Prioritization is key to staying on top of a hefty workload – but what’s the procedure when everything’s priority number one?
Whether you’re a marketing specialist spreading yourself thin across a number of diverse projects or an employee at a tech startup working tirelessly on a complex and colossal project, the anxiety caused by an unwieldy workload isn’t conducive to a productive working environment – and more importantly, it isn’t good for your health.
Here are 5 tips on how to manage your workload and avoid burnout.
Delegate where you can
Responsibility is an undeniably empowering thing but, when you shoulder too much of it, you can create an oppressive working environment for yourself – which could even lead to a professional fall from grace. You may be accountable for the completion of a task, but it may not need to be you who gets the job done – so examine your workload and identify logical opportunities to delegate bits and pieces to someone else on your team. As long as they have the time and the necessary skill set to do the job in question, you can outsource one item on your agenda with a clear conscience and confidence in a quality outcome.
Plan your day strategically
Meticulous planning is key in any demanding job role – and while micromanaging isn’t generally advised, there are some advantages to planning your working day to perfection. If you tend to find that you’re most attuned to certain types of job at certain times of the day, use this knowledge to organise your itinerary for best results. For example, you may prefer to tackle more complex or challenging work in the morning, leaving basic administrative tasks for later in the day – or vice versa. Also consider grouping related tasks together – whether they’re related by topic, skills required or the software or equipment you’ll need to use – so that you can stay ‘in the zone’ as you move relatively seamlessly from one job to the next.
Manage your time with care
On top of taking a strategic approach to planning your day, the same keen eye can be applied to how you manage your time on a daily basis. Taking set, non-negotiable breaks can have a powerful impact on productivity – helping you to avoid a motivation outage as a result of tiredness or stress – and treating yourself to the occasional coffee and plenty of water is always wise. Other than that, the key is to identify and eliminate wasted time – whether that’s time spent checking emails throughout the day or attending unnecessary meetings. Set a fixed time window for looking at your emails in the morning, don’t RSVP to anything avoidable and convert wasted time into welcome breathing room.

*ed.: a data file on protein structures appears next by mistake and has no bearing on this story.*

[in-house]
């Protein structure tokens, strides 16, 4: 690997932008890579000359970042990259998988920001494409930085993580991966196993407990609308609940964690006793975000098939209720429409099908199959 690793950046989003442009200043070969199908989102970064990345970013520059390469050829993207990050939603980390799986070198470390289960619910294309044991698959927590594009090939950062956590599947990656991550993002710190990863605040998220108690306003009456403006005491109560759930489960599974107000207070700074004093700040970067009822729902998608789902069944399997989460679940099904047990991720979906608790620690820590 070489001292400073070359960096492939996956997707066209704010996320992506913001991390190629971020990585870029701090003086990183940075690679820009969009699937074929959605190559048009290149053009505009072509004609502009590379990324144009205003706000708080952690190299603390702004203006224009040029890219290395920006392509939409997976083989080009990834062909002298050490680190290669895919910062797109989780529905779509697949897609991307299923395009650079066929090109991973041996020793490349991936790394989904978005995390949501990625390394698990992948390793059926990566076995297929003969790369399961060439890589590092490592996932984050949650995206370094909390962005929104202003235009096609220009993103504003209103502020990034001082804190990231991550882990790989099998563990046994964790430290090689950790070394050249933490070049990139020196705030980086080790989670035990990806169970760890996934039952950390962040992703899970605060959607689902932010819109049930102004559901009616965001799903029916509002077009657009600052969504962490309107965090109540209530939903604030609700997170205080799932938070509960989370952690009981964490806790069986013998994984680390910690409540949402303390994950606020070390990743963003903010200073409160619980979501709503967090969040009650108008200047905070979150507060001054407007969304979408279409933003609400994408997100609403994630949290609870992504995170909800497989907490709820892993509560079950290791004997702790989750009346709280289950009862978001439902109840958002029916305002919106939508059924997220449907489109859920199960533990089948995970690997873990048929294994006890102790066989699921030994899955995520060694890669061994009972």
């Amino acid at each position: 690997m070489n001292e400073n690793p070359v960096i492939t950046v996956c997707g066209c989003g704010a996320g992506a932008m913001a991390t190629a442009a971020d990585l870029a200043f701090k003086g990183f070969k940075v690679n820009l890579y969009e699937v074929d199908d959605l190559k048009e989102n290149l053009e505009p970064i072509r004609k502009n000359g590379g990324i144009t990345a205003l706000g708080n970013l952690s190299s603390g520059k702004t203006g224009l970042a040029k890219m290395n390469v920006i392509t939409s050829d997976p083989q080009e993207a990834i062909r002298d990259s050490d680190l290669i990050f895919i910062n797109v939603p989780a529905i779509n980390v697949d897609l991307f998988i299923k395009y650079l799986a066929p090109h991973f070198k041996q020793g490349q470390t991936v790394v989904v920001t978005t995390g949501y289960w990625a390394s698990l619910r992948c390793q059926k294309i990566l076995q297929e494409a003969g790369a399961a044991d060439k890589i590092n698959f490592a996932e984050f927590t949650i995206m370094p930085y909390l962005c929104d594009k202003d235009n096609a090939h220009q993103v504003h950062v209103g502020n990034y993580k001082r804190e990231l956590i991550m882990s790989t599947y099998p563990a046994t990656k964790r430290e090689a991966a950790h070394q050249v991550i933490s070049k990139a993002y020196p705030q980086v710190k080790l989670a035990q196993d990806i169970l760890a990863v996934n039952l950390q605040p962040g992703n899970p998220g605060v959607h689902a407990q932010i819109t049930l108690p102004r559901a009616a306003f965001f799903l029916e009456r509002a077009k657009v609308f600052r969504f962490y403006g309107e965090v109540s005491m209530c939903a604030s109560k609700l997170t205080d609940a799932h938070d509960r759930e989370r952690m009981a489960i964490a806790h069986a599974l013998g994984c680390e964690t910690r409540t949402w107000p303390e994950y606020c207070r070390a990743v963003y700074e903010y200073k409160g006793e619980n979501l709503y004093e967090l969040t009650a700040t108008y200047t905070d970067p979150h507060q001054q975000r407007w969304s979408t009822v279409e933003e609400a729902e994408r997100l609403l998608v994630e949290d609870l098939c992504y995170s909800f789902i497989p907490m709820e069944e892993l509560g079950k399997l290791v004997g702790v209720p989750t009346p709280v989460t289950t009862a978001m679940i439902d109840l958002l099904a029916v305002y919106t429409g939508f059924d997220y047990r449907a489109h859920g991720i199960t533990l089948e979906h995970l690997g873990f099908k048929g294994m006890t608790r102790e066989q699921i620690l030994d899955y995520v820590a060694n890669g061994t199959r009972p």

Never, ever multitask
Particularly busy workers are often tempted to chip away at a series of jobs simultaneously – bit by bit – but the dangers of multitasking are numerous, and chances are this approach will be counterproductive in the end. In the words of Guy Winch, PHD, author of Emotional First Aid: Practical Strategies for Treating Failure, Rejection, Guilt and Other Everyday Psychological Injuries, our brains are “like a pie chart, and whatever we’re working on is going to take up the majority of the pie”. Switching between a number of tasks kills productivity, as our brains are forced to focus on the act of changing gears rather than each of the jobs at hand.
Escalate the issue
It may sound easier said than done, but it’s vital to remember that you can’t achieve the impossible, and you should do what you can to avoid overburdening yourself at all costs. If you’re really feeling the weight of your heavy workload, sit down with your manager or employer to let them know you’re struggling – or present a workable solution to them, if you have something in mind. Until you speak up, your struggle may go entirely unnoticed – and by refusing to bury your head, you can work with your superior to find a solution that serves everyone.
By taking matters into your own hands, you can say no to lost lunch breaks and late finishes and turn your professional stresses into a practical, streamlined and entirely realistic to-do list.
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